The Jesus We'll Never Know
One more level needs to be observed: the church has amplified its understanding of "Jesus," because it has interpreted Jesus in light of theological concerns. Let us refer to this Jesus as the "orthodox Jesus," the second person of the Trinity, God from God and Light from Light.
But the historical Jesus is someone or something else. The historical Jesus is the Jesus whom scholars have reconstructed on the basis of historical methods over against the canonical portraits of Jesus in the Gospels of our New Testament, and over against the orthodox Jesus of the church. The historical Jesus is more like the Jewish Jesus than the canonical Jesus or the orthodox Jesus. Drawing distinctions between these various Jesuses is important in order to understand what has happened in the contemporary academic scene.
First, the historical Jesus is the Jesus whom scholars reconstruct on the basis of historical methods. Scholars differ, so reconstructions differ. Furthermore, the methods that scholars use differ, so the reconstructions differ all the more. But this must be said: Most historical Jesus scholars assume that the Gospels are historically unreliable; thus, as a matter of discipline, they assess the Gospels to see if the evidence is sound. They do this by using methods common to all historical work but that are uniquely shaped by historical Jesus studies. The essential criterion used in most historical Jesus studies is called "double dissimilarity." Even though it is riddled with holes, this method is still used by many historical Jesus scholars.
According to the criterion of double dissimilarity, the only sayings or actions of Jesus that can be trusted are those that are dissimilar to both Judaism at the time of Jesus and to the beliefs of the earliest Christians immediately after Jesus. One of the most noteworthy examples is Jesus' characteristically calling God Abba, a title for God rarely found in Judaism or in earliest Christianity.
This example, though, is problematic from the get-go: Abba (an affectionate term for "Father," something akin to "Daddy") is in fact not genuinely doubly dissimilar, for it is found in Judaism, if rarely, as well as in Aramaic in the New Testament; moreover, the word Father is found everywhere. But, historical exceptions aside, that Jesus called God Abba won the day as a historically reliable attribute, and therefore won the hearts of all historical Jesus scholars.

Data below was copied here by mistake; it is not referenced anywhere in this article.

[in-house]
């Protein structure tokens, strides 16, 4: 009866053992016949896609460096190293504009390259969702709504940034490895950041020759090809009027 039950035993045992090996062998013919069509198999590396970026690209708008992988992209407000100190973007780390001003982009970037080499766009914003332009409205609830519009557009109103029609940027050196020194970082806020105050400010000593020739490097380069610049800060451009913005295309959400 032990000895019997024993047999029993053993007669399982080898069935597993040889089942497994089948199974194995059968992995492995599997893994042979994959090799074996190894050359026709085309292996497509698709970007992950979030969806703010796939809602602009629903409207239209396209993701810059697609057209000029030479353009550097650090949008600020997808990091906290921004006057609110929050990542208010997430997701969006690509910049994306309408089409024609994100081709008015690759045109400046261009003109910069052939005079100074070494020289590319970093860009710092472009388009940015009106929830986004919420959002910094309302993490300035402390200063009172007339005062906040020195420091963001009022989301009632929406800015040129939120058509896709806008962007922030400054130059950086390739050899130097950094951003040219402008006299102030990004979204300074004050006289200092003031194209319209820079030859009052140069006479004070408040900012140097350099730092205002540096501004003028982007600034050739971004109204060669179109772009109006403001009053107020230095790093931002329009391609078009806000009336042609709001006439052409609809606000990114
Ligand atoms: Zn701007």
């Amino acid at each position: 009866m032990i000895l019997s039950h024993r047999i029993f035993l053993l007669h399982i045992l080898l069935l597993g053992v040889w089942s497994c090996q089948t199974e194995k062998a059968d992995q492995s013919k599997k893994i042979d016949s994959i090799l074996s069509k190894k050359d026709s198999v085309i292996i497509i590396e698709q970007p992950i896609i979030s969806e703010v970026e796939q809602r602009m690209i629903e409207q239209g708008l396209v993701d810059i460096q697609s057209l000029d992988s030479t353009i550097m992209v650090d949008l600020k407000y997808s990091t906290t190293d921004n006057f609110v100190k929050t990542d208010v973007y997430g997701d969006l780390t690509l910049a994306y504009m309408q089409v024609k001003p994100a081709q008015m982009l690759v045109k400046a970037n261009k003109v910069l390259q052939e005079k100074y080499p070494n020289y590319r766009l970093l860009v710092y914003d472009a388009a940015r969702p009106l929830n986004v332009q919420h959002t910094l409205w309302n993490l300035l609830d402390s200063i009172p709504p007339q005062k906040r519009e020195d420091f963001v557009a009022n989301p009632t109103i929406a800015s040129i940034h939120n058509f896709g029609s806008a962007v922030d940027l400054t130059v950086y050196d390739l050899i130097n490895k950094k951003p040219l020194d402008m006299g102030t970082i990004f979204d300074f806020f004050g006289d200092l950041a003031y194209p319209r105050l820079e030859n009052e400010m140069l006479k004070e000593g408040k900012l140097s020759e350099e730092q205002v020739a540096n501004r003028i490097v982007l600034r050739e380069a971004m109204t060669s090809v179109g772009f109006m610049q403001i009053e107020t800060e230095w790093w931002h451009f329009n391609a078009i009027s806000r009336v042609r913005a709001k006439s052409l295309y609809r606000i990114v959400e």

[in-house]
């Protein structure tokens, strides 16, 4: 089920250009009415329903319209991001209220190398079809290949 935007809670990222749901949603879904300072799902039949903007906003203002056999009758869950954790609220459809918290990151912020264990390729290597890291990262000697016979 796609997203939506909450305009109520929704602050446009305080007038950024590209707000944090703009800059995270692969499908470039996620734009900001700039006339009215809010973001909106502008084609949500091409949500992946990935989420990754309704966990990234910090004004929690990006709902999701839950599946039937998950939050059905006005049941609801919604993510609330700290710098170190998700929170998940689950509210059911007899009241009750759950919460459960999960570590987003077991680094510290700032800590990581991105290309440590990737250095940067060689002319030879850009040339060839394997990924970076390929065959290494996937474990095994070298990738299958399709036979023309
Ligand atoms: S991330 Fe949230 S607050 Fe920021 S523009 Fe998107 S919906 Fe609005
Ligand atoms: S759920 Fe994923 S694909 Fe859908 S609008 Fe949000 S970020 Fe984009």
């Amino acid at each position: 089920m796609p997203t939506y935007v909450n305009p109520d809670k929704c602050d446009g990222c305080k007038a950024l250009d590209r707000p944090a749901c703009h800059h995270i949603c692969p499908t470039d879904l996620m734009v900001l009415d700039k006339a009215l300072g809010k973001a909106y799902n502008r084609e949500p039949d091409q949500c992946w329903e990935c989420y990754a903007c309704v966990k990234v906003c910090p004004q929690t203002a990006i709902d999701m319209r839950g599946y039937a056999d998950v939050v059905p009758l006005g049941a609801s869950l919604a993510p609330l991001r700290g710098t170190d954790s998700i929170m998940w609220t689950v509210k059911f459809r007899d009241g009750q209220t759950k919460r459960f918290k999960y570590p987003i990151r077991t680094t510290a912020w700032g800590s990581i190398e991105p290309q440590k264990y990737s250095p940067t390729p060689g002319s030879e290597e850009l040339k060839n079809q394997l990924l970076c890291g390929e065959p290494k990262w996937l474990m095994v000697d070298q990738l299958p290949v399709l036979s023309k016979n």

Other criteria were developed, criticized, dropped, and modified, but all have this in common: Historical Jesus scholars reconstruct what Jesus was like by using historical methods to determine what in the Gospels can be trusted.
Second, the word reconstruct needs more attention. Most historical Jesus scholars assume that the Gospels have overcooked their portrait of Jesus, and that the church's Trinitarian theology wildly exceeds anything Jesus thought about himself and anything the evangelists believed. These scholars pursue a Jesus who is less than or different from or more primitive than what the Gospels teach and the church believes. There is no reason to do historical Jesus studies—to probe "what Jesus was really like"—if the Gospels are accurate and the church's beliefs are justified. There are only two reasons to engage in historical Jesus studies: first, to see if the church got him right; and second, if the church did not, to find the Jesus who is more authentic than the church's Jesus.